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This Cold Weather is “For the Birds!”


News Column

John Wilson

Extension Educator

February 7, 2019

 

This Cold Weather is “For the Birds!”

This morning, before I came to work, I was stumbling around in the dark in 8F temperatures and sub-zero wind chills with a flashlight to make sure all of my bird feeders and waterers were well stocked for my feathered friends. I feed the birds year round, just to draw them close to the house because my wife and I like to watch them. We always have a good variety of birds around. It’s mornings like this one that I question my sanity… although my wife questions it all the time.

This was a good reminder of one of the most important things you need to do if you feed birds in the winter… if you start, don’t stop! Birds become dependent on you and if you stop when the weather turns nasty and you don’t really feel like getting out and filling the feeders (like this morning), you can actually starve the birds you were trying to help.

I find I fill the feeders more often in the winter than I do at other times of the year, just because there are fewer alternative food sources available. This is especially true if there are several inches of snow on the ground that covers other potential food sources for them. When it gets snowy, I take a piece of tin and lean it against a post so the seed I scatter on the ground for ground-feeding birds won’t be covered with snow.

Based on our experiences, here are a few suggestions if you are feeding our feathered friends. Anyone who feeds birds knows how easy it is for seed to turn moldy in feeders. Moisture from snow or rain can leak into feeders and turn bird seed into potential sources of illness for birds. You should keep feeders clean to help prevent the spread of disease to backyard birds.

Clean and disinfect feeders on a regular basis, taking care to scrape out old moldy seed that collects in corners. Wash feeders in warm water with dish soap, then rinse. Disinfect them with a solution of one part of a liquid chlorine bleach to nine parts warm water. Make sure feeders are completely dry before refilling them with seeds.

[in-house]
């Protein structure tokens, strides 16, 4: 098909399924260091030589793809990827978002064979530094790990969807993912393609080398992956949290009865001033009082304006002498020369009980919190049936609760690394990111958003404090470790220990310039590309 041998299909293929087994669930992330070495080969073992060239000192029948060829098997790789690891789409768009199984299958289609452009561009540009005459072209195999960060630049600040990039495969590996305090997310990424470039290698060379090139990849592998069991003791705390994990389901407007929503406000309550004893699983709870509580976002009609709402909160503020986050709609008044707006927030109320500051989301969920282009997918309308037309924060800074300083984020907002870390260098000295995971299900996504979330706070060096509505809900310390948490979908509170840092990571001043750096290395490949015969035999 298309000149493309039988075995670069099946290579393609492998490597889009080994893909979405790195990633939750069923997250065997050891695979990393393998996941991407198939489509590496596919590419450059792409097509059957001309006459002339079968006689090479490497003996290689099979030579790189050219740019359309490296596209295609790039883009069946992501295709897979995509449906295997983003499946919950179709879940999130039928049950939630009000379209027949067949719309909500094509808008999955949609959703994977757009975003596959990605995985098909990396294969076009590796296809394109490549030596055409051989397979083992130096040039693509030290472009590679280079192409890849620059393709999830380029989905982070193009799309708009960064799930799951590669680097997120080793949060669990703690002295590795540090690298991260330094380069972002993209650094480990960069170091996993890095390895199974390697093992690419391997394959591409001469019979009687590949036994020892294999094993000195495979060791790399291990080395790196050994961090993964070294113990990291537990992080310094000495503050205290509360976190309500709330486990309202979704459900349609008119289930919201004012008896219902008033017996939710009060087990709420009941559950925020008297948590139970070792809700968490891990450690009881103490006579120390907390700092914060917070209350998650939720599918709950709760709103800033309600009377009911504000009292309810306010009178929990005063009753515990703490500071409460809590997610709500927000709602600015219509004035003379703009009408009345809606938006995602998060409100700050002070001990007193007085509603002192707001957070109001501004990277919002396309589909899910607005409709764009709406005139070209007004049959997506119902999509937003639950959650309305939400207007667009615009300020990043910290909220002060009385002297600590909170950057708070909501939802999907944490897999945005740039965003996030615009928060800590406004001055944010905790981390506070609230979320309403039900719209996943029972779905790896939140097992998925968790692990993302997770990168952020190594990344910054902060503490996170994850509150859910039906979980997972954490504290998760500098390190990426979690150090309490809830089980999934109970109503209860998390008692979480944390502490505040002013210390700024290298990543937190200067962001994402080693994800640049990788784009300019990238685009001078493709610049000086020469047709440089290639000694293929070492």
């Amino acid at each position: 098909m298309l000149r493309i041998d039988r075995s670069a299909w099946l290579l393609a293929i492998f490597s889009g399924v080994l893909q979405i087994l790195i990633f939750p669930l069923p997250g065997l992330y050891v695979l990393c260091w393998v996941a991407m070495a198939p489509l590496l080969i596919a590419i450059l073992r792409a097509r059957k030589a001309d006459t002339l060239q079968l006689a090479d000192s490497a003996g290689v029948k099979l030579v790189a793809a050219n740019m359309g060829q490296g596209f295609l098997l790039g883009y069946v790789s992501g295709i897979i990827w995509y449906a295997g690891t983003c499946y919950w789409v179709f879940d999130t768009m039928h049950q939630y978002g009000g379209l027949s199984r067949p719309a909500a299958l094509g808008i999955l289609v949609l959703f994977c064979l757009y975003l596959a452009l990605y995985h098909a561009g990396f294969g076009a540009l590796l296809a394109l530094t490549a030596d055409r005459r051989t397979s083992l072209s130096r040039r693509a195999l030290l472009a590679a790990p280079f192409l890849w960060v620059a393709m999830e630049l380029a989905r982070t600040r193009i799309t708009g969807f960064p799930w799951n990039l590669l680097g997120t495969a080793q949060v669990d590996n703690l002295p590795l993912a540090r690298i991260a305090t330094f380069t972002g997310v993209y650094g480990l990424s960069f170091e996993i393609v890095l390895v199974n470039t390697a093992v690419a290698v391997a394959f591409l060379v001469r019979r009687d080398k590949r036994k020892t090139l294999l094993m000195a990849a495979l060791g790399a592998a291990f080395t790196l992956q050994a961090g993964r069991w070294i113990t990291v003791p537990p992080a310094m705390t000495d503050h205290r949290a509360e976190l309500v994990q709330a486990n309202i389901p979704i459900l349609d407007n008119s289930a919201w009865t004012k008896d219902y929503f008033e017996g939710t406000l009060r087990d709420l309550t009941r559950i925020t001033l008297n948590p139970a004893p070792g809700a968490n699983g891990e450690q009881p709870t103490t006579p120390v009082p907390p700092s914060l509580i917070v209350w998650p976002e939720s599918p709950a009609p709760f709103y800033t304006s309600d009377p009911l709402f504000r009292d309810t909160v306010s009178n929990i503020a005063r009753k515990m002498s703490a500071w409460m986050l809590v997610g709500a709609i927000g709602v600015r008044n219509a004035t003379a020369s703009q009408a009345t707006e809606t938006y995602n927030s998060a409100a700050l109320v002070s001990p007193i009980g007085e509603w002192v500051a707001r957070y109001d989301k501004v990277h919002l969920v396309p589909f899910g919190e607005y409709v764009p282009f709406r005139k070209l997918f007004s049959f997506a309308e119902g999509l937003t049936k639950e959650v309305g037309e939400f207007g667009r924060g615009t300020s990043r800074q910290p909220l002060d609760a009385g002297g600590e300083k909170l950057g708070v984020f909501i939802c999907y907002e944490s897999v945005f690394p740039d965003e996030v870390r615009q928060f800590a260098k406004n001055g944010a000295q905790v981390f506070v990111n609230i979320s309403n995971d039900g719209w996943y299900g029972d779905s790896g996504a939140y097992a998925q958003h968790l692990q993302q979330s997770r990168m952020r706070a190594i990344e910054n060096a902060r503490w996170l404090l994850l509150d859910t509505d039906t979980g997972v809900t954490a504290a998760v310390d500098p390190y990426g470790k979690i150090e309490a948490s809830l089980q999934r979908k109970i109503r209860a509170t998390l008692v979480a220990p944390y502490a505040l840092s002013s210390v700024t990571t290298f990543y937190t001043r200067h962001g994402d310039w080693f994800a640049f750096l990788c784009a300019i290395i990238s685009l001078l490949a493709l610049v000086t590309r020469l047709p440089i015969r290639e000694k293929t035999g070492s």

Also, if possible, provide water for birds. This is extremely important during the winter because other sources of water may not be available. It seems chilly, but birds regularly use our heated bird baths. Besides water to drink, they use it to help keep their feathers clean which makes them, for lack of a better term, fluffier, which gives them better insulation against bitter cold temperatures.

Anyone who really enjoys bird watching won’t want to miss an event later this month…  and you can take part from the comfort of your own home. The annual Great Backyard Bird Count will be held on February 16-19. Participants are needed to count birds in their yards, neighborhoods, or other locations. Simply tally birds for at least 15 minutes on any day of the count, then go to birdcount.org and enter the highest number of each species you observe at any one time.

This program is conducted around the world. Coordinated by the Cornell Lab of Ornithology, Audubon, and Bird Studies Canada, the count provides an instant snapshot of birdlife around the world. Last year, organizers receive over 180,000 checklists during the event and recording almost 6,500 species of birds. Also, you can watch as the tallies come in at birdcount.org.

Whether you observe birds in your backyard, a park, or a wilderness area, the Great Backyard Bird Count is an opportunity to share yiour results at birdcount.org. It doesn’t have to be hard, it takes me about one cup of coffee at my dining room table to record the birds I see in 15 minutes. It’s fun and rewarding for people of all ages and skill levels–and it gets people outside… or you can do like I do and watch from inside, too!

Information from the Great Backyard Bird Count participants is even more valuable as scientists  try to learn how birds are affected by environmental changes. The information you send in can provide the first sign that individual species may be increasing or declining from year to year. It shows how a species’ range expands or shrinks over time. A big change, noted consistently over a period of years, is an indication that something is happening in the environment that is affecting the birds and that should be followed up on.

So, to take part in this activity for the birds, go to birdcount.org for online instructions and tally sheets… then enjoy our feathered friends. My wife and I have participated for many years… it’s easy and it’s fun! Just go to birdcount.org for all the information you will need.

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About katcountryhub
I am a graduate of Northeast Community College with a degree in journalism. I am married to Jeff Gilliland. We have two grown children, Justin and Whitney and four grandchildren, Grayce, Grayhm, Charli and Penelope. I will be covering Lyons, Decatur, Bancroft and Rosalie and am hoping to expand my horizons as time progresses!

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